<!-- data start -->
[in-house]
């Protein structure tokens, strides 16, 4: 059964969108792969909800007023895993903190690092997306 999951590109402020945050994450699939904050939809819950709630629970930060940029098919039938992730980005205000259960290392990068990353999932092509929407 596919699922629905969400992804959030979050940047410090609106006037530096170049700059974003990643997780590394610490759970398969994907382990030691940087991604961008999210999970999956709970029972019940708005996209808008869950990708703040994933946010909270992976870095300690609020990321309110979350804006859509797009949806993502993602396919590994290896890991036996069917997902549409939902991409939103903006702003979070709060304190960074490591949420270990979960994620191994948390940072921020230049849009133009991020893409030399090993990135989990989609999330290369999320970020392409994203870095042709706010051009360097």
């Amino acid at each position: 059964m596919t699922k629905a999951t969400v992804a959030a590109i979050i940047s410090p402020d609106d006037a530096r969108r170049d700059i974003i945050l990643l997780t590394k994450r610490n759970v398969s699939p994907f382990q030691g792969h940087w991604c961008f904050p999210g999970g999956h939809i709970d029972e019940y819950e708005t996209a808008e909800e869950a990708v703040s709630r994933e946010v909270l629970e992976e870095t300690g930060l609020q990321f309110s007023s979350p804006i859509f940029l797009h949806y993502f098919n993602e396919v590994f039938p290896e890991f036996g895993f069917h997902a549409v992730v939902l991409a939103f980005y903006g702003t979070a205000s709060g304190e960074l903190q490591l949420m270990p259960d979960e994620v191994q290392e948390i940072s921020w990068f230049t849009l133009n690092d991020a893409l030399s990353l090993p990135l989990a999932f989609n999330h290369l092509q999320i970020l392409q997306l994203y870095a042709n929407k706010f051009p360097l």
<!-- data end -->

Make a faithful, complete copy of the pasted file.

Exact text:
[in-house]
């Protein structure tokens, strides 16, 4: 059964969108792969909800007023895993903190690092997306 999951590109402020945050994450699939904050939809819950709630629970930060940029098919039938992730980005205000259960290392990068990353999932092509929407 596919699922629905969400992804959030979050940047410090609106006037530096170049700059974003990643997780590394610490759970398969994907382990030691940087991604961008999210999970999956709970029972019940708005996209808008869950990708703040994933946010909270992976870095300690609020990321309110979350804006859509797009949806993502993602396919590994290896890991036996069917997902549409939902991409939103903006702003979070709060304190960074490591949420270990979960994620191994948390940072921020230049849009133009991020893409030399090993990135989990989609999330290369999320970020392409994203870095042709706010051009360097």
């Amino acid at each position: 059964m596919t699922k629905a999951t969400v992804a959030a590109i979050i940047s410090p402020d609106d006037a530096r969108r170049d700059i974003i945050l990643l997780t590394k994450r610490n759970v398969s699939p994907f382990q030691g792969h940087w991604c961008f904050p999210g999970g999956h939809i709970d029972e019940y819950e708005t996209a808008e909800e869950a990708v703040s709630r994933e946010v909270l629970e992976e870095t300690g930060l609020q990321f309110s007023s979350p804006i859509f940029l797009h949806y993502f098919n993602e396919v590994f039938p290896e890991f036996g895993f069917h997902a549409v992730v939902l991409a939103f980005y903006g702003t979070a205000s709060g304190e960074l903190q490591l949420m270990p259960d979960e994620v191994q290392e948390i940072s921020w990068f230049t849009l133009n690092d991020a893409l030399s990353l090993p990135l989990a999932f989609n999330h290369l092509q999320i970020l392409q997306l994203y870095a042709n929407k706010f051009p360097l």